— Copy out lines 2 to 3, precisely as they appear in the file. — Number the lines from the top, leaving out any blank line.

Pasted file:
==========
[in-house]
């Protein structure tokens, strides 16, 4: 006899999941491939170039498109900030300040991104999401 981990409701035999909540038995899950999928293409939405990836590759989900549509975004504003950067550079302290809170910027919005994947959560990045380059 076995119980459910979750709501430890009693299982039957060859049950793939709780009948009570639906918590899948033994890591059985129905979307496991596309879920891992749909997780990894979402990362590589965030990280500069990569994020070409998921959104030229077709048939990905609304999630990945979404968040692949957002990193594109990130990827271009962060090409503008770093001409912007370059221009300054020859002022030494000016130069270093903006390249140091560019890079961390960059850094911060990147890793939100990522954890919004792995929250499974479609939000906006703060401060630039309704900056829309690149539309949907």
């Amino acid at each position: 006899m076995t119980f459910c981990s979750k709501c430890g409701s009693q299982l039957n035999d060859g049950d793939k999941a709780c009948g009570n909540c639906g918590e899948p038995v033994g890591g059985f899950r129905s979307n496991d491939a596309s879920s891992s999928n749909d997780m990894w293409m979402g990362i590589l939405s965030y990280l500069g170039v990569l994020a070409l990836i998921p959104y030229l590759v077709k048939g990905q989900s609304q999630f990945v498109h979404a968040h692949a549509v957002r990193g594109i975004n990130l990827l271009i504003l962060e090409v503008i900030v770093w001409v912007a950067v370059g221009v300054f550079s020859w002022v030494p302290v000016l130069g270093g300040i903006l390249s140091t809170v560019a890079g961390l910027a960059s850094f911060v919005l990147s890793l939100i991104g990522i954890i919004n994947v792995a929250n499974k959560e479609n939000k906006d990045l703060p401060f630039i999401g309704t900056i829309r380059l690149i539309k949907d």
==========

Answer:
């Protein structure tokens, strides 16, 4: 006899999941491939170039498109900030300040991104999401 981990409701035999909540038995899950999928293409939405990836590759989900549509975004504003950067550079302290809170910027919005994947959560990045380059 076995119980459910979750709501430890009693299982039957060859049950793939709780009948009570639906918590899948033994890591059985129905979307496991596309879920891992749909997780990894979402990362590589965030990280500069990569994020070409998921959104030229077709048939990905609304999630990945979404968040692949957002990193594109990130990827271009962060090409503008770093001409912007370059221009300054020859002022030494000016130069270093903006390249140091560019890079961390960059850094911060990147890793939100990522954890919004792995929250499974479609939000906006703060401060630039309704900056829309690149539309949907």
């Amino acid at each position: 006899m076995t119980f459910c981990s979750k709501c430890g409701s009693q299982l039957n035999d060859g049950d793939k999941a709780c009948g009570n909540c639906g918590e899948p038995v033994g890591g059985f899950r129905s979307n496991d491939a596309s879920s891992s999928n749909d997780m990894w293409m979402g990362i590589l939405s965030y990280l500069g170039v990569l994020a070409l990836i998921p959104y030229l590759v077709k048939g990905q989900s609304q999630f990945v498109h979404a968040h692949a549509v957002r990193g594109i975004n990130l990827l271009i504003l962060e090409v503008i900030v770093w001409v912007a950067v370059g221009v300054f550079s020859w002022v030494p302290v000016l130069g270093g300040i903006l390249s140091t809170v560019a890079g961390l910027a960059s850094f911060v919005l990147s890793l939100i991104g990522i954890i919004n994947v792995a929250n499974k959560e479609n939000k906006d990045l703060p401060f630039i999401g309704t900056i829309r380059l690149i539309k949907d």